At this point in the development of cryptocurrencies, it’s important to discuss three important concepts: fungibility, liquidity, and the importance of decentralized exchanges. We already know that a parallel economy can be established in order to complement and eventually replace the shortcomings of the fiat-backed world of finance. Furthermore, the ability to buy goods and services with our digital coins is at a historical high, and so far we’re not seeing any stop sign ahead. In time, our crypto economy will only grow and flourish, while its supposedly better ethics and practices elevate the entire space and make it much more attractive.
However, the crypto ecosystem is far from perfect and we always encounter shortcomings that are marked by reminiscences of the old financial world. The cypherpunk ideals often encounter greedy middleman practices, and in some cases, decentralization is nothing but a buzzword which means “stored on multiple computers”.
For instance, the fact that Bitcoin transactions are stored on an open ledger can be a threat to the idea of fungibility. Of all the qualities of sound money, this is the only issue that the king of cryptos encounters (and its carbon copies aren’t much better either): you can’t guarantee that your monetary unit gets accepted for payments in every situation. If you’re able to see that the Bitcoins you’re about to receive originate from a Silk Road transaction, then you can refuse to take them. But in the case of fiat currencies, you never know if the dollar bill in your pocket was previously owned by Pablo Escobar or Bob Dylan.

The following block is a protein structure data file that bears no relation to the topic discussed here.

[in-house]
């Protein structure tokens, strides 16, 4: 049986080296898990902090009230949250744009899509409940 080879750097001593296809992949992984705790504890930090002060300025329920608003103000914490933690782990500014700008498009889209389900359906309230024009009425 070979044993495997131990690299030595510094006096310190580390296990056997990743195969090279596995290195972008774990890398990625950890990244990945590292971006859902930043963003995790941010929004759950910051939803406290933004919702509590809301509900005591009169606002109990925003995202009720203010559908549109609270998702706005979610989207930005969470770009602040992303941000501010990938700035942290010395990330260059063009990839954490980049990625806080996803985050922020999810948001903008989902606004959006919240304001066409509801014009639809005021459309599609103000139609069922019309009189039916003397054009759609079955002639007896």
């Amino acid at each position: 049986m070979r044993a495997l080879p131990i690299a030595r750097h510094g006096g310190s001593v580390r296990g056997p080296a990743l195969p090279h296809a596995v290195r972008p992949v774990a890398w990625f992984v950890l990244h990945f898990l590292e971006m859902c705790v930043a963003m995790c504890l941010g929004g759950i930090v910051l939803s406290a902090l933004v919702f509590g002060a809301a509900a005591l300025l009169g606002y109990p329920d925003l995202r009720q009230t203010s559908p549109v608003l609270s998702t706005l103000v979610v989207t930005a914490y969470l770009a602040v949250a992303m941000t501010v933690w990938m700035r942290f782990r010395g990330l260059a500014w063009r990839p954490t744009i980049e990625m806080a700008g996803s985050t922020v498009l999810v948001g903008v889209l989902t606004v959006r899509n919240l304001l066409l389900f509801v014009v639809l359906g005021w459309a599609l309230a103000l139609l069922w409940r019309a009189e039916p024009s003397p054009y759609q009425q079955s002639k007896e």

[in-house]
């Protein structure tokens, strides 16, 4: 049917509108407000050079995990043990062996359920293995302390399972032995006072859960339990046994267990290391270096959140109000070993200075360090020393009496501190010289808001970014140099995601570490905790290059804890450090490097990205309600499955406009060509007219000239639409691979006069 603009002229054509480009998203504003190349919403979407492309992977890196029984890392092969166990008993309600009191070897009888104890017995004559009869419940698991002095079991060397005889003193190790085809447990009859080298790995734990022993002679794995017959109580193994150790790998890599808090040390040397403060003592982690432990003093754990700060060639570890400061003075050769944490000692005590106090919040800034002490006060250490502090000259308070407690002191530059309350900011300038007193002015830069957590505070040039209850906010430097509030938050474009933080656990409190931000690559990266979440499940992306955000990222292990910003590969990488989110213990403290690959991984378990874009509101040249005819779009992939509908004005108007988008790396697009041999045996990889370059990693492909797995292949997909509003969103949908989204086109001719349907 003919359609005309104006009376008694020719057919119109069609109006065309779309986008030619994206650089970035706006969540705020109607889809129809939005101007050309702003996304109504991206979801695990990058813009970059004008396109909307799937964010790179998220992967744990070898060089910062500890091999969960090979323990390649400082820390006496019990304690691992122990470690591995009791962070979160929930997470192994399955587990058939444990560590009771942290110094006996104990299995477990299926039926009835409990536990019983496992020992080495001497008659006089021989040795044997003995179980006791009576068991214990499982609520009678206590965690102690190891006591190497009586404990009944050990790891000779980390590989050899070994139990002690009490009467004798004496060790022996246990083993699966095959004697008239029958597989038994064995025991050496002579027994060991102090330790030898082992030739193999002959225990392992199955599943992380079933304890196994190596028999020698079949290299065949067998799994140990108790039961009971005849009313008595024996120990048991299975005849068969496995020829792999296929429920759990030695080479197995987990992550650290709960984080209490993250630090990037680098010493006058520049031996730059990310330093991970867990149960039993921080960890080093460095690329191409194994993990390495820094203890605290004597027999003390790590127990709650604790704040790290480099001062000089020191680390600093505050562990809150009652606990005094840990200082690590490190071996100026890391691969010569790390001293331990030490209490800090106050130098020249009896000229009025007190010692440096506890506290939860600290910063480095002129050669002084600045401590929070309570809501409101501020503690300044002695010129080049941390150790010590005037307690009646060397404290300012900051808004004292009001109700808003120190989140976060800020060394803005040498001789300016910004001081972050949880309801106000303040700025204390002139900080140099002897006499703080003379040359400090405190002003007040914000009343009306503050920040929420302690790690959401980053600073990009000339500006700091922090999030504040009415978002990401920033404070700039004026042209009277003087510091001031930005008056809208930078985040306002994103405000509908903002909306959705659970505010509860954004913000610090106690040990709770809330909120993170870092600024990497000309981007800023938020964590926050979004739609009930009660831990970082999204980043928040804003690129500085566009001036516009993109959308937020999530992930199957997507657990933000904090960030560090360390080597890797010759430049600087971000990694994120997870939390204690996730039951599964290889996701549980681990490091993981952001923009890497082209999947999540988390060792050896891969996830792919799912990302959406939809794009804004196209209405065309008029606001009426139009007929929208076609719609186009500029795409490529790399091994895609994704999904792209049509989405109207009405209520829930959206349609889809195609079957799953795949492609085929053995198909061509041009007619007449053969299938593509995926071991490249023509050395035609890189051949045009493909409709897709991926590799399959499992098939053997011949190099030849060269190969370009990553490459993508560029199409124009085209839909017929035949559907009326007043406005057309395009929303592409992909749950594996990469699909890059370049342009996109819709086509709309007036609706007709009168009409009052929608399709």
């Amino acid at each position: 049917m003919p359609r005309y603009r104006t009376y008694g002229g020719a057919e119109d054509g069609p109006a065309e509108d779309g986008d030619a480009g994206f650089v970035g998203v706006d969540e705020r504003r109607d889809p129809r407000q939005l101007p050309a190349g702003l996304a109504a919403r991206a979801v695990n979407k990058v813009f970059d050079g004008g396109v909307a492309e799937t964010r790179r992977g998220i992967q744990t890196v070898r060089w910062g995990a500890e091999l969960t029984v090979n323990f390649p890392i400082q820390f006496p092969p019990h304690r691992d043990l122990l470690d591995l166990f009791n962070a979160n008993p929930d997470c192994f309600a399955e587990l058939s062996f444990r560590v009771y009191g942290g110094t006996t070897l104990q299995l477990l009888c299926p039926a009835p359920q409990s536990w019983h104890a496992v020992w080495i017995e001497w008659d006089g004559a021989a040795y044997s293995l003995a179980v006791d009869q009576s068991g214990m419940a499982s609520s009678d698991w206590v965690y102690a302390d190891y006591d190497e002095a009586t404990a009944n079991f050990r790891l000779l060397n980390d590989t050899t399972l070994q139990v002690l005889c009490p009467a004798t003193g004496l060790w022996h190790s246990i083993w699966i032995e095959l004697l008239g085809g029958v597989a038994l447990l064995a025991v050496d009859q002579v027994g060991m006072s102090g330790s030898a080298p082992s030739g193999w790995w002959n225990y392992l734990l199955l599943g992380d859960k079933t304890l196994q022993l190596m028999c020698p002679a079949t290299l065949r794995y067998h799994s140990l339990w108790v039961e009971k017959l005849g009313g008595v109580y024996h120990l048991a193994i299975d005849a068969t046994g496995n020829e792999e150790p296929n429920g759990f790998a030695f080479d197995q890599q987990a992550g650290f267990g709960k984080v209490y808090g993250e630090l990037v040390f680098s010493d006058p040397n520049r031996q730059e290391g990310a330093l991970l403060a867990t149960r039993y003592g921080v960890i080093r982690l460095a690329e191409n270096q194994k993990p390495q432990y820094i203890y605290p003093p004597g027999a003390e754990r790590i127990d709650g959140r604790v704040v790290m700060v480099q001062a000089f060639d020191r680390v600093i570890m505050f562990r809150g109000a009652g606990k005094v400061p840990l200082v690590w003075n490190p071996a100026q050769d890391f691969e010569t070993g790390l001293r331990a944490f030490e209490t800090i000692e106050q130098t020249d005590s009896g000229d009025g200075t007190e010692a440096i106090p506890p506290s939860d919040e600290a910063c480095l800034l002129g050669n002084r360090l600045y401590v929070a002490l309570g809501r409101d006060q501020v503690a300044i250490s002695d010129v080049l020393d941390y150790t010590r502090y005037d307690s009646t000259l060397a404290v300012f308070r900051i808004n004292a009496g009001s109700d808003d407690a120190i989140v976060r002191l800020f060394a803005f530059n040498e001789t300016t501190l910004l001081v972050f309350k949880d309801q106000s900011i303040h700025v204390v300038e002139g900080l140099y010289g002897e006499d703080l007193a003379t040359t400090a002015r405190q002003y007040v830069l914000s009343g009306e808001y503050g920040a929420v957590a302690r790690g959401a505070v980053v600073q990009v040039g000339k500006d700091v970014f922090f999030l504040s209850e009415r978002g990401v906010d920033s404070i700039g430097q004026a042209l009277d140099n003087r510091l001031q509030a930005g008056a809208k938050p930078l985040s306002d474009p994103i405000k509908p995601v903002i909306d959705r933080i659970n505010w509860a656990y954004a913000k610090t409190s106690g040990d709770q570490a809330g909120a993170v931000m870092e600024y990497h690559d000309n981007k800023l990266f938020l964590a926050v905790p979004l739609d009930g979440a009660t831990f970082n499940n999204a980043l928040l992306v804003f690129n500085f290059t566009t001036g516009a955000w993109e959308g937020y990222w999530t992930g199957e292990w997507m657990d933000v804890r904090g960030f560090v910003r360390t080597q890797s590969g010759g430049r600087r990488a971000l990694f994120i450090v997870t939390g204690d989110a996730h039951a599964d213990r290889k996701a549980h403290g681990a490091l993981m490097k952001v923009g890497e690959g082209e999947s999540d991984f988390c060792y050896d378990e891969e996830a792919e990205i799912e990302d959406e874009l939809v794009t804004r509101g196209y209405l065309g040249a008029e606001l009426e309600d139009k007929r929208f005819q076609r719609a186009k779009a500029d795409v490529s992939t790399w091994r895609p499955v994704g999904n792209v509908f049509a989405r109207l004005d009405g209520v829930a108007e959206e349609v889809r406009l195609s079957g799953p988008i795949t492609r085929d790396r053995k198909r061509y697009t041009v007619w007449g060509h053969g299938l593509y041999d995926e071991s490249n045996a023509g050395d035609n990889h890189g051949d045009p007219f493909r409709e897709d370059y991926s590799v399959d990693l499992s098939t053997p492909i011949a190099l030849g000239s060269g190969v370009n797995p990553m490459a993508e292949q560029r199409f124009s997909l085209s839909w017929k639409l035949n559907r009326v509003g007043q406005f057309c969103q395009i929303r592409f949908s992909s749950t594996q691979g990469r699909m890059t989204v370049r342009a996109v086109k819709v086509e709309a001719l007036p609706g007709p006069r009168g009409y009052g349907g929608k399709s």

Also, we should make sure that the coins remain liquid and permanently retain a usefulness in both barter and mainstream commerce. Last but not least, our efforts should be focused on creating reliable decentralized exchanges which make no discriminations, freeze no funds, and deliver unfailing services for negligible fees.
Creating an environment of trust where all cryptocurrencies are accepted regardless of their transaction history is paramount, though it can get pretty tough if governments get involved. In the case of fiat paper money, unless you find literal blood stains on the bills you can’t prove that they’re “blood money”. The lack of a transparent open ledger for transactions eases up fungibility and makes sure that a dollar can be swapped for any other dollar without any issues.